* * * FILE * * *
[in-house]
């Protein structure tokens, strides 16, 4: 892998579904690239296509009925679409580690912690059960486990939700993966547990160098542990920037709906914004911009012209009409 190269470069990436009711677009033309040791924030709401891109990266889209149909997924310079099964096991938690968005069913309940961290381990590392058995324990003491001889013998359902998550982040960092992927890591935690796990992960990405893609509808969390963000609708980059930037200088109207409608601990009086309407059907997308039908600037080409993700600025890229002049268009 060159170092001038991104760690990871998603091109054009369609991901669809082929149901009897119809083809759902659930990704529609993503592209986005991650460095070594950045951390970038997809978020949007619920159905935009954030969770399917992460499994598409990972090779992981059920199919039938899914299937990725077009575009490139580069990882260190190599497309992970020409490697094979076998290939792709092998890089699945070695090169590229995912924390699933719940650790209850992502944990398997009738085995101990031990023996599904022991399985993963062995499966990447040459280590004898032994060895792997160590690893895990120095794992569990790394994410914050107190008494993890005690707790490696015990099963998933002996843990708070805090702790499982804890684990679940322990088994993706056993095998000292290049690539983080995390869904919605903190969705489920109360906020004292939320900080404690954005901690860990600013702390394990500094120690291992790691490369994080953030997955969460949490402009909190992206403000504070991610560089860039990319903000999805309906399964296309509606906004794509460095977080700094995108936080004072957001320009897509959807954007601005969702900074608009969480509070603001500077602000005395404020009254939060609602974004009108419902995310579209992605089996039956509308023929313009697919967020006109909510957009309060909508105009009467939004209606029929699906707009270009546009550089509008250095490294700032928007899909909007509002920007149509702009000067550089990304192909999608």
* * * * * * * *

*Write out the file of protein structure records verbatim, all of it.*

[in-house]
């Protein structure tokens, strides 16, 4: 892998579904690239296509009925679409580690912690059960486990939700993966547990160098542990920037709906914004911009012209009409 190269470069990436009711677009033309040791924030709401891109990266889209149909997924310079099964096991938690968005069913309940961290381990590392058995324990003491001889013998359902998550982040960092992927890591935690796990992960990405893609509808969390963000609708980059930037200088109207409608601990009086309407059907997308039908600037080409993700600025890229002049268009 060159170092001038991104760690990871998603091109054009369609991901669809082929149901009897119809083809759902659930990704529609993503592209986005991650460095070594950045951390970038997809978020949007619920159905935009954030969770399917992460499994598409990972090779992981059920199919039938899914299937990725077009575009490139580069990882260190190599497309992970020409490697094979076998290939792709092998890089699945070695090169590229995912924390699933719940650790209850992502944990398997009738085995101990031990023996599904022991399985993963062995499966990447040459280590004898032994060895792997160590690893895990120095794992569990790394994410914050107190008494993890005690707790490696015990099963998933002996843990708070805090702790499982804890684990679940322990088994993706056993095998000292290049690539983080995390869904919605903190969705489920109360906020004292939320900080404690954005901690860990600013702390394990500094120690291992790691490369994080953030997955969460949490402009909190992206403000504070991610560089860039990319903000999805309906399964296309509606906004794509460095977080700094995108936080004072957001320009897509959807954007601005969702900074608009969480509070603001500077602000005395404020009254939060609602974004009108419902995310579209992605089996039956509308023929313009697919967020006109909510957009309060909508105009009467939004209606029929699906707009270009546009550089509008250095490294700032928007899909909007509002920007149509702009000067550089990304192909999608």